Primary sources and teaching activities provide students an opportunity to compare and contrast attitudes on immigration during this turbulent period in modern history.
Access our "Teaching the Constitution with Political Cartoons" webinar on the National Archives YouTube channel.
Recent highlights of primary sources newly added to DocsTeach
Students in New Jersey examined letters to Congress, comparing points of view and main arguments. One letter was in favor of women's suffrage. The other was from a women’s group opposed to giving women the right to vote.
A journal article and podcast provide a deeper dive into students rights cases, including Tinker v. Des Moines.
When the United States entered World War I, among the hundreds of thousands of men who registered for the first round of the draft that year were immigrants from all corners of the world.
We're hosting a takeover of our Today’s Document accounts for the whole month of October!
*UPDATE: Thank you for your interest. All displays have been claimed. But high-resolution Rightfully Hers posters will be made available on our website for free by early March. We’re offering a limited number of free pop-up displays called Rightfully Hers to schools and cultural institutions nationwide. The display contains simple messages exploring the sometimes complex history … Continue reading Free Display to Commemorate the 100th Anniversary of the 19th Amendment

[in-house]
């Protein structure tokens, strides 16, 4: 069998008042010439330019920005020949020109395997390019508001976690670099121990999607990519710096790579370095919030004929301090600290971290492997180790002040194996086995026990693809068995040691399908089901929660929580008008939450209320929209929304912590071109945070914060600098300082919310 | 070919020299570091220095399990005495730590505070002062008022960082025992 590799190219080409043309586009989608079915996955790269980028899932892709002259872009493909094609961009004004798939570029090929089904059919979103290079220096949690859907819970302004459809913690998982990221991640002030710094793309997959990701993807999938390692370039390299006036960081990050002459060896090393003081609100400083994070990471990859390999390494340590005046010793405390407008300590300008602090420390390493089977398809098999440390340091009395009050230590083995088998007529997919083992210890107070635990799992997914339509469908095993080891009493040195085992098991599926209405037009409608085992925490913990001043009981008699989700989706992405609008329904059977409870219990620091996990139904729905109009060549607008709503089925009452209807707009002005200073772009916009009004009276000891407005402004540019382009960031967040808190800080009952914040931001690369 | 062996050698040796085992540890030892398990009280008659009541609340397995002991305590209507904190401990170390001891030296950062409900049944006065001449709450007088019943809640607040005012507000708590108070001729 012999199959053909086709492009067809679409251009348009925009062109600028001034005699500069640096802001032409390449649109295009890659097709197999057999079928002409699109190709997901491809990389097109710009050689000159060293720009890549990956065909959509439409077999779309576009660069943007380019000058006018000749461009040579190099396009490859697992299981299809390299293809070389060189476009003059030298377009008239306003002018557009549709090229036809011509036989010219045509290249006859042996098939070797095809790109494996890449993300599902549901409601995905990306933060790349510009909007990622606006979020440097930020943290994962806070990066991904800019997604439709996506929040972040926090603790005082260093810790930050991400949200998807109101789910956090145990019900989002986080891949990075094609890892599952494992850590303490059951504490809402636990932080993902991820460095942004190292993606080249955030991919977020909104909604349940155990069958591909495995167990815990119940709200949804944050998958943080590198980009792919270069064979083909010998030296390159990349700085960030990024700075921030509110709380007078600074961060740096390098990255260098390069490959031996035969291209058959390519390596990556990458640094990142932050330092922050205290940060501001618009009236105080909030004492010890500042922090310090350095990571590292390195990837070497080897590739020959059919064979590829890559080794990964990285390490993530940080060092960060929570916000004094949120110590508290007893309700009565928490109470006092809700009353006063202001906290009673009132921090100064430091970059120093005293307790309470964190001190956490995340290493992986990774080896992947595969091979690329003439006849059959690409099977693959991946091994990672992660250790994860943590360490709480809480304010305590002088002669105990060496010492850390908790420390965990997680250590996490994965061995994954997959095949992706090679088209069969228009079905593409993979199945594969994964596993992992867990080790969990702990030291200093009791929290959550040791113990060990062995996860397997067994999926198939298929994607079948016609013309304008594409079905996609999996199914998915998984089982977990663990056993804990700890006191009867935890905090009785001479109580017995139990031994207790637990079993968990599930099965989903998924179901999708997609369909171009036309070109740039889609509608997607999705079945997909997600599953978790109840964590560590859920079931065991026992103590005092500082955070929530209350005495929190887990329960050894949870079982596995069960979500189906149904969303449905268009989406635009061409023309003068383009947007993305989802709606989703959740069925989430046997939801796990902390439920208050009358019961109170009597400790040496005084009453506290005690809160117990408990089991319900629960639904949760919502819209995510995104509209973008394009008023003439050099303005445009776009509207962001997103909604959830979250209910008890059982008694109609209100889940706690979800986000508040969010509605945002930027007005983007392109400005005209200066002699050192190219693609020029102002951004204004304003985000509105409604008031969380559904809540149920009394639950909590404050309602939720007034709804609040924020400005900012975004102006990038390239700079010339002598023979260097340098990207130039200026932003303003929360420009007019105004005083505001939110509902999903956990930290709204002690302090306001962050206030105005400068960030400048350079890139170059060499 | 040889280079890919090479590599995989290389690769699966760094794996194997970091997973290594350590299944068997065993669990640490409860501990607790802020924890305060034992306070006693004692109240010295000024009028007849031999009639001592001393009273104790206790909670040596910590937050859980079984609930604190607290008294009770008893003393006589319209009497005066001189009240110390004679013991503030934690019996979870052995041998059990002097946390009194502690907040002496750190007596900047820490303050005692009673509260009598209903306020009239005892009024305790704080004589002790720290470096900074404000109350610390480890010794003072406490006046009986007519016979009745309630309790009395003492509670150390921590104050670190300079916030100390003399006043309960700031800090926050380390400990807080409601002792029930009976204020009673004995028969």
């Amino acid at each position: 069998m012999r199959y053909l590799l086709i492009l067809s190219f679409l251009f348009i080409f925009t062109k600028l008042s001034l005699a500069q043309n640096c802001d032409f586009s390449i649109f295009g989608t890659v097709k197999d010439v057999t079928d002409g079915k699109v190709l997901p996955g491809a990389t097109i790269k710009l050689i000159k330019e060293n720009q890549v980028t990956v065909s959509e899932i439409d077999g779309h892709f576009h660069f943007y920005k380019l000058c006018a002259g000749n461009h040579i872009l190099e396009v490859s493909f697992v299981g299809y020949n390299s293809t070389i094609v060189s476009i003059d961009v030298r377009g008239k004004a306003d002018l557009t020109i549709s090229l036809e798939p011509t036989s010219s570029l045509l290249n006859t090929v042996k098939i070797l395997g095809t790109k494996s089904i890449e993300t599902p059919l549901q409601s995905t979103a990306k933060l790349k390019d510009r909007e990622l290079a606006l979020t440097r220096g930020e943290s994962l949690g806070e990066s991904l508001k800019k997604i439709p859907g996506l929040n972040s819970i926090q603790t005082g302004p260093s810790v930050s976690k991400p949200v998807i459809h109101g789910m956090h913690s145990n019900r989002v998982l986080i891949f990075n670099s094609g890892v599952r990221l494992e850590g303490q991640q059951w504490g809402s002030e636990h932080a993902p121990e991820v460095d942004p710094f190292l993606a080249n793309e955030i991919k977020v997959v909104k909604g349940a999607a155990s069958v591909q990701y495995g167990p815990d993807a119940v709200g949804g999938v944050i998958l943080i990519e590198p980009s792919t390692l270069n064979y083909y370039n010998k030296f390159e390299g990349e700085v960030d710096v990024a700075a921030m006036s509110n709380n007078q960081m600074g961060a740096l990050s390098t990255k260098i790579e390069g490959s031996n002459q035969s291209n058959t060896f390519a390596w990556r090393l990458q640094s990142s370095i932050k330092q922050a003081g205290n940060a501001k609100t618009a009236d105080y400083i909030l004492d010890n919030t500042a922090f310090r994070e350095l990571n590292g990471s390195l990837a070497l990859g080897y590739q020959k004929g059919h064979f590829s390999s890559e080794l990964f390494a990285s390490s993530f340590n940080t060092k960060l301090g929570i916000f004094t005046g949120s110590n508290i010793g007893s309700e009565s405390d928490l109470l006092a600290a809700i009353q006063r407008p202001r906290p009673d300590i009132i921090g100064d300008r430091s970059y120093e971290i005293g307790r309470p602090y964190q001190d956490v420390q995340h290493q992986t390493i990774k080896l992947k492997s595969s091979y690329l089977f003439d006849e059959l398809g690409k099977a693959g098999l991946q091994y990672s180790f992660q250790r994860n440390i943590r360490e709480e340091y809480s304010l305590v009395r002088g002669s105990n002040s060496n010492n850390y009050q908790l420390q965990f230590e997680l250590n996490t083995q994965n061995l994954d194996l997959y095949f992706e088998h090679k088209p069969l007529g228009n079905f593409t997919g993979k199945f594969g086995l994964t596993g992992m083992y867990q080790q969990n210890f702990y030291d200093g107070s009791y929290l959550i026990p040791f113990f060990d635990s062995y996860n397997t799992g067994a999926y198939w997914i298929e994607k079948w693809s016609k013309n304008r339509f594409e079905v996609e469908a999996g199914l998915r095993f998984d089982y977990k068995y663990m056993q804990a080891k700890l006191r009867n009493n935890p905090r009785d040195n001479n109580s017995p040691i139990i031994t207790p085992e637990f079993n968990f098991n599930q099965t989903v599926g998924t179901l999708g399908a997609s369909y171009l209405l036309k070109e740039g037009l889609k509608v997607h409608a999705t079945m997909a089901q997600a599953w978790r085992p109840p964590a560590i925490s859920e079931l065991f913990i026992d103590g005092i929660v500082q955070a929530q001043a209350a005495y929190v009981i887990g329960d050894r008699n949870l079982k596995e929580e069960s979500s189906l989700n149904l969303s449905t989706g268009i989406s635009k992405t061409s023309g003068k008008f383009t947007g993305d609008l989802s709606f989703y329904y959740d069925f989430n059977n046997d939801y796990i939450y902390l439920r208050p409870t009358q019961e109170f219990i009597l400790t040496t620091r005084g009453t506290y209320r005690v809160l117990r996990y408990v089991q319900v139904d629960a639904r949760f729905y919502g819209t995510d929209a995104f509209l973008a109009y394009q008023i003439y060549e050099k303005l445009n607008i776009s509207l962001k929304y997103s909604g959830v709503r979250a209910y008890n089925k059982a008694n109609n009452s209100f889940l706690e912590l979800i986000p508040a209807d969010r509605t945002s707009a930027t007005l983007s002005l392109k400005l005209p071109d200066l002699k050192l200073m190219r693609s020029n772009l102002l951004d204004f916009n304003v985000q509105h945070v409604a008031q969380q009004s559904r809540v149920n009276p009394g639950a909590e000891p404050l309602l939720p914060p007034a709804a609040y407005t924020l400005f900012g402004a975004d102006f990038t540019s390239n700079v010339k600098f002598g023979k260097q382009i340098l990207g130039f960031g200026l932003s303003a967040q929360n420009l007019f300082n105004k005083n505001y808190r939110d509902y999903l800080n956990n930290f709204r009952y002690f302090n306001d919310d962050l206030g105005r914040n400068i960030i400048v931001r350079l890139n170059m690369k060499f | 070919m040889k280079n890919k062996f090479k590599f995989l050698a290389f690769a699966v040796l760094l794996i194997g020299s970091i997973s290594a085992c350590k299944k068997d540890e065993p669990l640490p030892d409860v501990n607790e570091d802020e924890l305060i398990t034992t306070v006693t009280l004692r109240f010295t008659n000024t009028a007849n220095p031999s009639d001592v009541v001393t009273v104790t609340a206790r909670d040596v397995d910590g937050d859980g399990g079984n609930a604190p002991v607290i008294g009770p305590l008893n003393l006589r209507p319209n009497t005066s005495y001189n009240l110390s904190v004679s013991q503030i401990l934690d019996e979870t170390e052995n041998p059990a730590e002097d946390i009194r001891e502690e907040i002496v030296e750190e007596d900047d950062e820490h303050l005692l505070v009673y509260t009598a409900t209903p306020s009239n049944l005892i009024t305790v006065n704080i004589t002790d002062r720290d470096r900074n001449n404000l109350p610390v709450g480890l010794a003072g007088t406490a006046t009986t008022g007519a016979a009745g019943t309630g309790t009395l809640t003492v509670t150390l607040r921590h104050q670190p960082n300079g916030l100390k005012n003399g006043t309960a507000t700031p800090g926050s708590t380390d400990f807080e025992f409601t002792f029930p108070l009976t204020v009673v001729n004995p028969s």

Here are a few resources for teaching and commemorating Constitution Day – or teaching about the Constitution any day!
September 17th is Constitution Day! On September 17, 1787, the delegates to the Constitutional Convention met for the last time to sign the document that they had spent weeks creating: the Constitution of the United States. However, the Constitution is only one of our founding documents. The Declaration of Independence, Constitution, and Bill of Rights … Continue reading New for Constitution Day: Distance Learning for Students and a Professional Development Webinar